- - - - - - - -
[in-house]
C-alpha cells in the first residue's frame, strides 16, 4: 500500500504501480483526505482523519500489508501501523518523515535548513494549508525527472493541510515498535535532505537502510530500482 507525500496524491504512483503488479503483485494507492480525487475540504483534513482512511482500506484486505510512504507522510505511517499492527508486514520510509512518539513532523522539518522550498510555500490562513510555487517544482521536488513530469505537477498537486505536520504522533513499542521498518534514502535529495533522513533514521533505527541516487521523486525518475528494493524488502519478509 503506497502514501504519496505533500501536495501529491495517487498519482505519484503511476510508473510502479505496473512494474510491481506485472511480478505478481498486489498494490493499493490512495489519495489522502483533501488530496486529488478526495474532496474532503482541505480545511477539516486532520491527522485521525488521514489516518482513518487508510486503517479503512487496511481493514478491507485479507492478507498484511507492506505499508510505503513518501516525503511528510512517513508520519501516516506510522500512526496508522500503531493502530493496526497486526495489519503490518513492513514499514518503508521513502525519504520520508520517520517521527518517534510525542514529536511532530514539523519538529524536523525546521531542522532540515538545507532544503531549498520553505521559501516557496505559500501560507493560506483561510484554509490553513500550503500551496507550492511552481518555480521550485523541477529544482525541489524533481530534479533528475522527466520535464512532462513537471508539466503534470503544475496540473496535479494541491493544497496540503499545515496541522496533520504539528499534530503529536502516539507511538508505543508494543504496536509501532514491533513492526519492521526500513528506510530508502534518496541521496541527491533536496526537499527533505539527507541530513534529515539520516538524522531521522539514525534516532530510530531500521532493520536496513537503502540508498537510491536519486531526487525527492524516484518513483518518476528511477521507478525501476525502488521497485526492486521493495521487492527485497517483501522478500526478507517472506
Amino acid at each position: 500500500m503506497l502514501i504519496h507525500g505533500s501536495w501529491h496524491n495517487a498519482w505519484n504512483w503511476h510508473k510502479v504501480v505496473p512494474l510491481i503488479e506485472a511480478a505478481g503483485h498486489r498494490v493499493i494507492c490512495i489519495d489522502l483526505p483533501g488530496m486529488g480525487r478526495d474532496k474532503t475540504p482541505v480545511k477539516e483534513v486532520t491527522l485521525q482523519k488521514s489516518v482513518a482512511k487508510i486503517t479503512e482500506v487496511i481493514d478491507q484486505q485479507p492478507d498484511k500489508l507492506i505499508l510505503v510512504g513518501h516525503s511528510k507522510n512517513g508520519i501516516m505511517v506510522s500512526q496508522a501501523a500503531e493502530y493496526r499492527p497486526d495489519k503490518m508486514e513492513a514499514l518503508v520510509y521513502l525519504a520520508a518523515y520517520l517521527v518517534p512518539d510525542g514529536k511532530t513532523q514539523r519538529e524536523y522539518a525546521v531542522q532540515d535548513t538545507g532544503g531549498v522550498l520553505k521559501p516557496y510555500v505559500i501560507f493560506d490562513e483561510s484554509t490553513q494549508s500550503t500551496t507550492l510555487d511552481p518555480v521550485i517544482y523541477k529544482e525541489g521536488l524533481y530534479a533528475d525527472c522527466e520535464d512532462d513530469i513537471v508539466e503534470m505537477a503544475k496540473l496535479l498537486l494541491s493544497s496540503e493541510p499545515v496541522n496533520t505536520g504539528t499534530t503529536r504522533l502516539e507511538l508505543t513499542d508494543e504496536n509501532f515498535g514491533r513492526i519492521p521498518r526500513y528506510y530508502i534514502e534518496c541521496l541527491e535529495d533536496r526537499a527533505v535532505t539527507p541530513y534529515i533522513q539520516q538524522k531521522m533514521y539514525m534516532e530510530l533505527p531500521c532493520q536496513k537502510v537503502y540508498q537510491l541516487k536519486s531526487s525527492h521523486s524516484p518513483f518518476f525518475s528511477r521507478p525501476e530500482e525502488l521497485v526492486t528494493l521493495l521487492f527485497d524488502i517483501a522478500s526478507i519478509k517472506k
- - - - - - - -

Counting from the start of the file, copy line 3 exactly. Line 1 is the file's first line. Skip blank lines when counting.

Amino acid at each position: 500500500m503506497l502514501i504519496h507525500g505533500s501536495w501529491h496524491n495517487a498519482w505519484n504512483w503511476h510508473k510502479v504501480v505496473p512494474l510491481i503488479e506485472a511480478a505478481g503483485h498486489r498494490v493499493i494507492c490512495i489519495d489522502l483526505p483533501g488530496m486529488g480525487r478526495d474532496k474532503t475540504p482541505v480545511k477539516e483534513v486532520t491527522l485521525q482523519k488521514s489516518v482513518a482512511k487508510i486503517t479503512e482500506v487496511i481493514d478491507q484486505q485479507p492478507d498484511k500489508l507492506i505499508l510505503v510512504g513518501h516525503s511528510k507522510n512517513g508520519i501516516m505511517v506510522s500512526q496508522a501501523a500503531e493502530y493496526r499492527p497486526d495489519k503490518m508486514e513492513a514499514l518503508v520510509y521513502l525519504a520520508a518523515y520517520l517521527v518517534p512518539d510525542g514529536k511532530t513532523q514539523r519538529e524536523y522539518a525546521v531542522q532540515d535548513t538545507g532544503g531549498v522550498l520553505k521559501p516557496y510555500v505559500i501560507f493560506d490562513e483561510s484554509t490553513q494549508s500550503t500551496t507550492l510555487d511552481p518555480v521550485i517544482y523541477k529544482e525541489g521536488l524533481y530534479a533528475d525527472c522527466e520535464d512532462d513530469i513537471v508539466e503534470m505537477a503544475k496540473l496535479l498537486l494541491s493544497s496540503e493541510p499545515v496541522n496533520t505536520g504539528t499534530t503529536r504522533l502516539e507511538l508505543t513499542d508494543e504496536n509501532f515498535g514491533r513492526i519492521p521498518r526500513y528506510y530508502i534514502e534518496c541521496l541527491e535529495d533536496r526537499a527533505v535532505t539527507p541530513y534529515i533522513q539520516q538524522k531521522m533514521y539514525m534516532e530510530l533505527p531500521c532493520q536496513k537502510v537503502y540508498q537510491l541516487k536519486s531526487s525527492h521523486s524516484p518513483f518518476f525518475s528511477r521507478p525501476e530500482e525502488l521497485v526492486t528494493l521493495l521487492f527485497d524488502i517483501a522478500s526478507i519478509k517472506k